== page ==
Pharmacologic treatment can be modified; hence, targeted interventions are recommended. Further research should investigate which medications affect the physical aspects of HRQOL. Medications that may cause harmful drug–drug or drug–disease interactions can be reduced or eliminated, while the remaining medications can focus on the patient’s most important functional priorities (38). Moreover, our results support the need for health care professionals to be aware of the negative effects of polypharmacy on HRQOL and to recognize drug-related adverse events, especially when treating patients with multimorbidity. In addition, health care professionals should assess the potential benefits and harms of prescribing multiple drugs to achieve ideal pharmacotherapy and to prescribe the medicines that can improve the HRQOL of this group (17). Evidence-based guidelines for patients with multimorbidity can help to inform deprescribing decisions, defined as “the process of withdrawal of an inappropriate medication, supervised by a health care professional with the goal of managing polypharmacy and improving outcomes” (39).
Limitations and strengths
This study has several limitations. First, the study had a cross-sectional design; therefore, no statements about causality can be made. Second, bias toward more favorable results may have occurred because of selective nonresponse effects: patients with a more severe disease profile may not have completed the questionnaire (40,41). Third, the outbreak of the COVID-19 pandemic occurred during the data collection process. As such, pandemic-related stress may have worsened the HRQOL of patients who were included in the study during the pandemic. Fourth, data were self-reported, which might have produced recall bias. Fifth, because of ethical and privacy restrictions, we did not have access to patients’ medical records to evaluate medication use.
This study also had important strengths. First is the use of 3 international, validated instruments to assess HRQOL and psychological distress (ie, the EQ-5D-5L, the SF-12, and HADS). Second, we selected several variables to control for confounding in the regression analysis, including multimorbidity. However, medication use and multimorbidity are strongly correlated; hence, polypharmacy is commonly used as a proxy for multimorbidity. As a result, multimorbidity — not polypharmacy — may be the underlying cause of lower HRQOL (38,42). Nonetheless, polypharmacy remained significantly associated with HRQOL, even after adjustment for multimorbidity, indicating that polypharmacy independently affects HRQOL (17). Additionally, information on disease duration and disease severity was not available and not controlled for in our analyses, although they can affect both polypharmacy and HRQOL.
In line with previous evidence, our study found that polypharmacy was negatively associated with the physical domain of HRQOL, but not the mental domain, among patients with chronic diseases. These results may be especially important for patients with multimorbidity, given their greater risk of polypharmacy.
This study was funded by BOF (Bijzonder Onderzoeksfonds, Special Research Fund). The authors thank all participants and the recruiting general practitioners and patient organizations for their collaboration in this study. The authors declared no potential conflicts of interest with respect to the research, authorship, or publication of this article. We have obtained written permission from publishers of previously published survey instruments and questionnaires included in the article to re-use or adapt their material.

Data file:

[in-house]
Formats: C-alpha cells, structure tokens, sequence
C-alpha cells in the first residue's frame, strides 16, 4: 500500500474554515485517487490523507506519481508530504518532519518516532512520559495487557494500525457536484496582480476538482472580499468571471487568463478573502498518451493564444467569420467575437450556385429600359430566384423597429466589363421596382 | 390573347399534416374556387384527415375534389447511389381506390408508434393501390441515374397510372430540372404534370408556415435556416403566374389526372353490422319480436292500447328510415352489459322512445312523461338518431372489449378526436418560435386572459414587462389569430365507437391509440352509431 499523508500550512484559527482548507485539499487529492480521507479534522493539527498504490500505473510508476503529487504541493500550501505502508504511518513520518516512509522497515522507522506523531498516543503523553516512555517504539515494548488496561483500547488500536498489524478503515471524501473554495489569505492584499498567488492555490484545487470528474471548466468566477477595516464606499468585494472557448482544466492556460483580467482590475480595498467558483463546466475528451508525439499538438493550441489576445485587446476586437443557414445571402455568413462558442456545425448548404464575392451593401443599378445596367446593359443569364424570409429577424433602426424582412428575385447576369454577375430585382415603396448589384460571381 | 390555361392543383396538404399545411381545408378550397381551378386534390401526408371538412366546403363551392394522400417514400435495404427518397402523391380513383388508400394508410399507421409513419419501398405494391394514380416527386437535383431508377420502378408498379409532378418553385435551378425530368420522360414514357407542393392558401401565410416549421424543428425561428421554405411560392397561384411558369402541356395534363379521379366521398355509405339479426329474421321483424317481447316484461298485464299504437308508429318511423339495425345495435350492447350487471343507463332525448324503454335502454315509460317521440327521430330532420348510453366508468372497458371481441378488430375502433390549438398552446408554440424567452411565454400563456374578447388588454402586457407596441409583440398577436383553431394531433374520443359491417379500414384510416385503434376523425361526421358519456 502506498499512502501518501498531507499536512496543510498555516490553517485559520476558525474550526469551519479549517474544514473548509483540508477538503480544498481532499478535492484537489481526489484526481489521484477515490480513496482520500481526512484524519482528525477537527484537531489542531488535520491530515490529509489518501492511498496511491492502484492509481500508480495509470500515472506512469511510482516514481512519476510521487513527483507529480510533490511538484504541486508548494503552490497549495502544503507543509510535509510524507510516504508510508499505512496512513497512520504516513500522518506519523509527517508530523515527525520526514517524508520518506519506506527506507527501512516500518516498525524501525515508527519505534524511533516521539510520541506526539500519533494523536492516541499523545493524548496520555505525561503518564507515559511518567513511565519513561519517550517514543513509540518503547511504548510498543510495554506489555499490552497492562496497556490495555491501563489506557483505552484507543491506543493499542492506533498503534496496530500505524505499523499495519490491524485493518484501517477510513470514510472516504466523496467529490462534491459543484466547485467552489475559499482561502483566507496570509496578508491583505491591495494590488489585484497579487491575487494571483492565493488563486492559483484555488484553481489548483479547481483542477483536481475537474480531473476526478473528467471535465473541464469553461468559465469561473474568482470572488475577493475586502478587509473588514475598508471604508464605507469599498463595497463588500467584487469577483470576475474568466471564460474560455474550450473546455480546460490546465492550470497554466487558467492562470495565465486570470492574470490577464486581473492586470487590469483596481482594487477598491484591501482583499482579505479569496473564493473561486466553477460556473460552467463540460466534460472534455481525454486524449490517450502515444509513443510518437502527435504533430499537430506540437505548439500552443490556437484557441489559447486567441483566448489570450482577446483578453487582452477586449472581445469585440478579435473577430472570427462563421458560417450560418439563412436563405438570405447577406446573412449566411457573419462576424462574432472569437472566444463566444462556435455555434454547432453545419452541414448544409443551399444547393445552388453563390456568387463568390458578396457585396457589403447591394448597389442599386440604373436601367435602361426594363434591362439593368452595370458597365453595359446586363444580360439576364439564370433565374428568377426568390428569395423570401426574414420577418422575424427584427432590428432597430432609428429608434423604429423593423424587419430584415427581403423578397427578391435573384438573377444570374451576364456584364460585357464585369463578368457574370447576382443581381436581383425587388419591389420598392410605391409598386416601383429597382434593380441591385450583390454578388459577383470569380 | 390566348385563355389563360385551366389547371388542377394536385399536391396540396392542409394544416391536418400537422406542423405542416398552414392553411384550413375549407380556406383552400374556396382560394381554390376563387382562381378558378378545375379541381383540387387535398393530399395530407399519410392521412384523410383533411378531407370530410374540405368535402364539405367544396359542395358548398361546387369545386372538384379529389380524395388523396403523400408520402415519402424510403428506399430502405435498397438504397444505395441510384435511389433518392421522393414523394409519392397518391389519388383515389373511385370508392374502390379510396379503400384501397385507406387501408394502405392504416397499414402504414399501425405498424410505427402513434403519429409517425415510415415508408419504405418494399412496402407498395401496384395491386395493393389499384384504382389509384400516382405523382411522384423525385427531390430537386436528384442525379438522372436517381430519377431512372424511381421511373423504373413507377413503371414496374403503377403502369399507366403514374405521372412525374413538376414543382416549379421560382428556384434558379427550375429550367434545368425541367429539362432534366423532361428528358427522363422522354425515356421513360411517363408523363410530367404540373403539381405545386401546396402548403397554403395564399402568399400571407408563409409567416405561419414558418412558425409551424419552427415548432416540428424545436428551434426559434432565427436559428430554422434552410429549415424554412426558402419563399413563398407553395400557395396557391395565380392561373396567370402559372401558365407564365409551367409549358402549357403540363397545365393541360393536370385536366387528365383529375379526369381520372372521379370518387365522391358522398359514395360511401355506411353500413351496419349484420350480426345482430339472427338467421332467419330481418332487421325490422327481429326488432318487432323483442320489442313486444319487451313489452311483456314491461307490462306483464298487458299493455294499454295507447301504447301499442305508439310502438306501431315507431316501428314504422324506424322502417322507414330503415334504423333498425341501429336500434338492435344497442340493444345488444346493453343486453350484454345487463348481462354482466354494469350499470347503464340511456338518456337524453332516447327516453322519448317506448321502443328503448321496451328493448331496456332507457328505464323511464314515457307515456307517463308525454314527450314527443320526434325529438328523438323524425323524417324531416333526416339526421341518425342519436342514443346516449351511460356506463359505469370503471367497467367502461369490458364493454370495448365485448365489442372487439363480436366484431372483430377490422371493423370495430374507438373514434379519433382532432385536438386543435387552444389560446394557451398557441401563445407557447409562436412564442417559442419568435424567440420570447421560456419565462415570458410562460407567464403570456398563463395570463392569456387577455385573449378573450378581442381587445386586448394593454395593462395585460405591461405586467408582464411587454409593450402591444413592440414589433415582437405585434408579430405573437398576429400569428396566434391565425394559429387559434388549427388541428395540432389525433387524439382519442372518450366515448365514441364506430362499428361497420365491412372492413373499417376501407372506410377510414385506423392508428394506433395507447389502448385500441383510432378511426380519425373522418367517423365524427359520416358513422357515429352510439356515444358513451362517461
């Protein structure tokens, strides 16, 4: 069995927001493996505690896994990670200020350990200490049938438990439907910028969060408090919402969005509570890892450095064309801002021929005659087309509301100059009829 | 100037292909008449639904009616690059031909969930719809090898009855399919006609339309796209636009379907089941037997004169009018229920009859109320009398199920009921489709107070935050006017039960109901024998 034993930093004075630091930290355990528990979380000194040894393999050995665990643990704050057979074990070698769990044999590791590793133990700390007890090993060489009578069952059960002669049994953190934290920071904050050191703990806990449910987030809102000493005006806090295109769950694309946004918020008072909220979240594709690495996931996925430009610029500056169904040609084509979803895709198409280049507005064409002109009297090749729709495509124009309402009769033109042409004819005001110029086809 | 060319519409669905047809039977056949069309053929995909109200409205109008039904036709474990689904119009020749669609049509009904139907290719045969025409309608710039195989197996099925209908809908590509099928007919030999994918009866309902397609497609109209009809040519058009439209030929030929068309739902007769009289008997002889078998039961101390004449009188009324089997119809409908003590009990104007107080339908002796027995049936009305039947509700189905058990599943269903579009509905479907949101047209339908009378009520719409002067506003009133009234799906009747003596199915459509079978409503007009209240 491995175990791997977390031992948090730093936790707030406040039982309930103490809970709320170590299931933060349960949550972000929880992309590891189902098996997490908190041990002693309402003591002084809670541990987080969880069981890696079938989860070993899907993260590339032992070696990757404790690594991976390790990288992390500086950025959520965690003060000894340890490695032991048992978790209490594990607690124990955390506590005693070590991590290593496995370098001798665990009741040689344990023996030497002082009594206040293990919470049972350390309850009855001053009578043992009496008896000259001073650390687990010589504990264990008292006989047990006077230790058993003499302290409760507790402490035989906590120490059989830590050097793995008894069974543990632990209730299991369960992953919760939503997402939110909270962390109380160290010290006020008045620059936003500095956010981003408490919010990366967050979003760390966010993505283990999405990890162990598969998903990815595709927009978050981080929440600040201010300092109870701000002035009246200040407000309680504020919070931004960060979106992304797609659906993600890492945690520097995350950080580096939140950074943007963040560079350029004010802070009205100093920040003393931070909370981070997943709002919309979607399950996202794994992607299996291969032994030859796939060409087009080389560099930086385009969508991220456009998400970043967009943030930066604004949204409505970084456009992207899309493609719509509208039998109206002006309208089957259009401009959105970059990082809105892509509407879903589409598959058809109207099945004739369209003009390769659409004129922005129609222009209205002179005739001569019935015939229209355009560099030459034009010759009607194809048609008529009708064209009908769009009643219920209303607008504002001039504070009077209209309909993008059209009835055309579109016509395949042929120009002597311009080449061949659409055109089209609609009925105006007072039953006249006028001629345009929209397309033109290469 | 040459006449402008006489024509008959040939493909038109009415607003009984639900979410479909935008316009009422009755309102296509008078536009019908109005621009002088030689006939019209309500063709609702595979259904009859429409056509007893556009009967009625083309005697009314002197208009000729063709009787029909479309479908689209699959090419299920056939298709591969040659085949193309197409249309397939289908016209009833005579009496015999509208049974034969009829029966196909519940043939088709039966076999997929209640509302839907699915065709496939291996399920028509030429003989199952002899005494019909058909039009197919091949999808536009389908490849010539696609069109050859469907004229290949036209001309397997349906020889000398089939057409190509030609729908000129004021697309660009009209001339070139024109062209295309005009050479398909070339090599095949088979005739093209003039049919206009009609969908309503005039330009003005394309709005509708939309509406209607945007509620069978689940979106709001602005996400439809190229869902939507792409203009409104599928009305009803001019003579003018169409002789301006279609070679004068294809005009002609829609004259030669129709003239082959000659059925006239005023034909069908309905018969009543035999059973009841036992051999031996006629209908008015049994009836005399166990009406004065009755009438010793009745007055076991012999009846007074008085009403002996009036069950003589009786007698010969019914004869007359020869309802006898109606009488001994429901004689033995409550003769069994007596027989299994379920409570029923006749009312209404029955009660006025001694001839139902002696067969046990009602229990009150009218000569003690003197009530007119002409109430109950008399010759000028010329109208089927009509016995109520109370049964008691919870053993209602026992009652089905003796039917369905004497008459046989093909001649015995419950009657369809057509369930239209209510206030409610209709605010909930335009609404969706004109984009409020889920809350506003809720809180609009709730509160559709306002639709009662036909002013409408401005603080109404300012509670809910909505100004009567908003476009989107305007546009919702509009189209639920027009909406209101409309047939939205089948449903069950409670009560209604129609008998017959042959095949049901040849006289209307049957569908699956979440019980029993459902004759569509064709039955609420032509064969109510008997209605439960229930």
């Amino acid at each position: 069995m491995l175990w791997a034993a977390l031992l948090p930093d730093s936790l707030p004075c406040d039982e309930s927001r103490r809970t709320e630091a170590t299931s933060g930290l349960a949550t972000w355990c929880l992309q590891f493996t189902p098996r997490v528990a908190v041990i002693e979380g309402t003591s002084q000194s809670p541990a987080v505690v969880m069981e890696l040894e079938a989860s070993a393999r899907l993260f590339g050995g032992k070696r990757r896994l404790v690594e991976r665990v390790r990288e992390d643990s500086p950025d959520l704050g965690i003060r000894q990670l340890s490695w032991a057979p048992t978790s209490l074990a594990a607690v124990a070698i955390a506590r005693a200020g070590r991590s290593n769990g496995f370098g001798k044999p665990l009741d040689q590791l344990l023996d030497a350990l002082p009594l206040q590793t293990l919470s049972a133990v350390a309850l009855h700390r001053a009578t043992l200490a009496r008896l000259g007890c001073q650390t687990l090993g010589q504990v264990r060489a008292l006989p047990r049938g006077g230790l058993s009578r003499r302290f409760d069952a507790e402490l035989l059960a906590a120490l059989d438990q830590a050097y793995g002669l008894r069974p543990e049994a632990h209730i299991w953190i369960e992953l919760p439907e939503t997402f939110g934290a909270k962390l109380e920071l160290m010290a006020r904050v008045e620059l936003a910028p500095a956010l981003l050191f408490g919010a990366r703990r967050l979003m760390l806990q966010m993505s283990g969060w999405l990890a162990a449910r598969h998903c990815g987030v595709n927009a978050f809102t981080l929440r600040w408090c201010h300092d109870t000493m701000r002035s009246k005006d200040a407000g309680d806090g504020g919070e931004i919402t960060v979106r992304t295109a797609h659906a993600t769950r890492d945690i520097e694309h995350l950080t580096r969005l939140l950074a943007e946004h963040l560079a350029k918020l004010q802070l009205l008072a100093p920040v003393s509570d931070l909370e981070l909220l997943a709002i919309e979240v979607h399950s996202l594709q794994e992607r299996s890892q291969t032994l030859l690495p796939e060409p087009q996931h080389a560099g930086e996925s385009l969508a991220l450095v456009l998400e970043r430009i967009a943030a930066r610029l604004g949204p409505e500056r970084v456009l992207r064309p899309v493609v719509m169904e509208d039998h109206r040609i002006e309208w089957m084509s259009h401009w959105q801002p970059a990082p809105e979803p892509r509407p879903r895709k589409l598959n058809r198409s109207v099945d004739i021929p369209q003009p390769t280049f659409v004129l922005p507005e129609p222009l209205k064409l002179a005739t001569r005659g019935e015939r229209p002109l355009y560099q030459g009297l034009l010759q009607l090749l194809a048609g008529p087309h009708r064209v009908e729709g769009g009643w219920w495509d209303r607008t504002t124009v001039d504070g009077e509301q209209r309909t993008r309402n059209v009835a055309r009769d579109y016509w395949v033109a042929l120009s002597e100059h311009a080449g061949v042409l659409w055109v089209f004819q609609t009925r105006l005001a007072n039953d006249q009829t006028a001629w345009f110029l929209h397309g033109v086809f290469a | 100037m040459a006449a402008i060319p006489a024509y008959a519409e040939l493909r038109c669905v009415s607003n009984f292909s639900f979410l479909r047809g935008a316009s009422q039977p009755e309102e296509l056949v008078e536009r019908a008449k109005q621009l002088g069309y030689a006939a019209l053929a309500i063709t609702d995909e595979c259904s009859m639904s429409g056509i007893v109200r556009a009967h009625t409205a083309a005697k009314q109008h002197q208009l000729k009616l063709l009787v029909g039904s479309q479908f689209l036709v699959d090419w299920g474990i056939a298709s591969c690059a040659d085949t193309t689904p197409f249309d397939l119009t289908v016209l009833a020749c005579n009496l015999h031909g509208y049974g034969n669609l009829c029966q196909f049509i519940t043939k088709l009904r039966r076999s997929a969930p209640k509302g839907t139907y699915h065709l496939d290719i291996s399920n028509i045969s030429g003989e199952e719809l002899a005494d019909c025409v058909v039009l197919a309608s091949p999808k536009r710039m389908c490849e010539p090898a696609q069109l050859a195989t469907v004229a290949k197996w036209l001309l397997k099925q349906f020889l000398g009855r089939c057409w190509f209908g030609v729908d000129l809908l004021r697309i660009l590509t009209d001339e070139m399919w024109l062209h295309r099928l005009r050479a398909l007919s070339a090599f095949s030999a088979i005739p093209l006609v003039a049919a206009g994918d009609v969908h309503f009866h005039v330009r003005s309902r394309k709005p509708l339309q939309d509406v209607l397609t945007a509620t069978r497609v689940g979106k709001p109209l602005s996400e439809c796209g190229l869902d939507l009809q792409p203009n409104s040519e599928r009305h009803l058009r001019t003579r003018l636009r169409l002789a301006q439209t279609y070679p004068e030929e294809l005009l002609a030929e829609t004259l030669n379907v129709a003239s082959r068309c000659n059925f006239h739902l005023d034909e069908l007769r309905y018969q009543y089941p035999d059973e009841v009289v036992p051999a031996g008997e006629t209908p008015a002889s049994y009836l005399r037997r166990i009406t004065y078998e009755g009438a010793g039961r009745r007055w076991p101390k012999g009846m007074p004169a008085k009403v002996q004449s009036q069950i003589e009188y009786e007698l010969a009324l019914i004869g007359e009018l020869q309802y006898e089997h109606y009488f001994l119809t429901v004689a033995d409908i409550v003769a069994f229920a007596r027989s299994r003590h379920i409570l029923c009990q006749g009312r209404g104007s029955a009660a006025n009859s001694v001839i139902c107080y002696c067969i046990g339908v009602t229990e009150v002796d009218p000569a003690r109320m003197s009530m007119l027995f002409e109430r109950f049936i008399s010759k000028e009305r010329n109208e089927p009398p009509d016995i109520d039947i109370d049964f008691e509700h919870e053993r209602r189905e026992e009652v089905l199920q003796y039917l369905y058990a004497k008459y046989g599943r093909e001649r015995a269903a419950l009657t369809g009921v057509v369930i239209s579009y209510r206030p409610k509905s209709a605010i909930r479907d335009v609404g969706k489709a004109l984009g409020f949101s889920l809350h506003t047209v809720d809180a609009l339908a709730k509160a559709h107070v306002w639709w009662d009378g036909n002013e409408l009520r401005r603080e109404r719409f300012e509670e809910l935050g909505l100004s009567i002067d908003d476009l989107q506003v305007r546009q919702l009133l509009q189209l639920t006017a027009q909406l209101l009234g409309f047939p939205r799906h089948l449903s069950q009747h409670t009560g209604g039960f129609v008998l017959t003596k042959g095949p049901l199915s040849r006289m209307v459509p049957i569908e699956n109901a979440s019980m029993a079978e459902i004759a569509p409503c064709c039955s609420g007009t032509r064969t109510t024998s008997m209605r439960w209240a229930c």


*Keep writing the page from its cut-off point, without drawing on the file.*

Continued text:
Corresponding Author: Lisa Van Wilder, PhD, Department of Public Health and Primary Care, Ghent University, University Hospital, Corneel Heymanslaan 10 4K3, 9000 Ghent, Belgium. Email: email@example.com.
Author Affiliations: 1Department of Public Health and Primary Care, Ghent University, Ghent, Belgium. 2Department of Epidemiology and Public Health, Sciensano, Brussels, Belgium. 3Department of Translational Physiology, Infectiology and Public Health, Ghent University, Merelbeke, Belgium.
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|Characteristic||Overall (N = 544)b||0 to <5 Medications (n = 238)||5 to <10 Medications (n = 225)||≥10 Medications (n = 65)|
|Age, mean (SD), y||58.6 (15.8)||53.6 (16.4)||61.4 (14.4)||64.0 (12.9)|
|Age group, y|
|18–44||19.3 (105/543)||69.2 (72/104)||27.9 (29/104)||2.9 (3/104)|
|45–54||18.2 (99/543)||44.9 (44/98)||39.8 (39/98)||15.3 (15/98)|
|55–64||22.8 (124/543)||39.8 (49/123)||45.5 (56/123)||14.6 (18/123)|
|≥65||39.6 (215/543)||35.6 (72/202)||50.0 (101/202)||14.4 (29/202)|
|Female||67.1 (365/544)||46.9 (167/356)||41.3 (147/356)||11.8 (42/356)|
|Male||32.9 (179/544)||41.3 (71/172)||45.3 (78/172)||13.4 (23/172)|
|Low||28.4 (154/542)||40.1 (59/147)||45.6 (67/147)||14.3 (21/147)|
|Intermediate||32.5 (176/542)||39.7 (69/174)||46.0 (80/174)||14.4 (25/174)|
|High||39.1 (212/542)||52.9 (109/206)||37.9 (78/206)||9.2 (19/206)|
|Employed||20.1 (109/541)||62.0 (67/108)||35.2 (38/108)||2.8 (3/108)|
|Unemployed||5.7 (31/541)||53.3 (16/30)||40.0 (12/30)||6.7 (2/30)|
|Student||1.3 (7/541)||85.7 (6/7)||14.3 (1/7)||0|
|Disability||26.4 (143/541)||44.4 (63/142)||38.7 (55/142)||16.9 (24/142)|
|Pensioner||44.9 (243/541)||35.7 (82/230)||49.6 (114/230)||14.8 (34/230)|
|Other||1.5 (8/541)||37.5 (3/8)||37.5 (3/8)||25.0 (2/8)|
|Single||18.4 (100/543)||52.0 (52/100)||40.0 (40/100)||8.0 (8/100)|
|Married or cohabiting||66.5 (361/543)||45.0 (159/353)||42.8 (151/353)||12.2 (43/353)|
|Divorced||8.7 (47/543)||37.2 (16/43)||46.5 (20/43)||16.3 (7/43)|
|Widow(er)||6.4 (35/543)||34.4 (11/32)||43.8 (14/32)||21.9 (7/32)|
|Cardiovascular disease||58.8 (317/539)||34.2 (106/310)||50.6 (157/310)||15.2 (47/310)|
|Mental disease||27.1 (146/539)||42.4 (61/144)||43.8 (63/144)||13.9 (20/144)|
|Musculoskeletal disease||70.1 (378/539)||43.1 (160/371)||42.6 (158/371)||14.3 (53/371)|
|Diabetes||27.1 (146/539)||33.1 (47/142)||50.7 (72/142)||16.2 (23/142)|
|Other||70.3 (379/539)||38.3 (142/371)||46.4 (172/371)||15.4 (57/371)|
|No||36.6 (197/538)||66.3 (126/190)||30.5 (58/190)||3.2 (6/190)|
|Yes||63.4 (341/538)||32.7 (110/336)||49.7 (167/336)||17.6 (59/336)|
|Measure||Unadjusted model||Model 1b||Model 2c|
|β (P value)||β (P value)||β (P value)|
|EQ-5D-5L index||−0.16 (<.001)||−0.21 (<.001)||−0.12 (.008)|
|EQ-VAS||−0.12 (.005)||−0.19 (<.001)||−0.11 (.01)|
|SF-12 physical component score (PCS)||−0.18 (<.001)||−0.21 (<.001)||−0.15 (.002)|
|SF-12 mental component score (MCS)||−0.02 (.68)||−0.11 (.01)||−0.01 (.80)|
|HADS anxiety subscale||0.01 (.88)||0.09 (.03)||0 (.99)|
|HADS depression subscale||0.08 (.06)||0.13 (.003)||0.03 (.57)|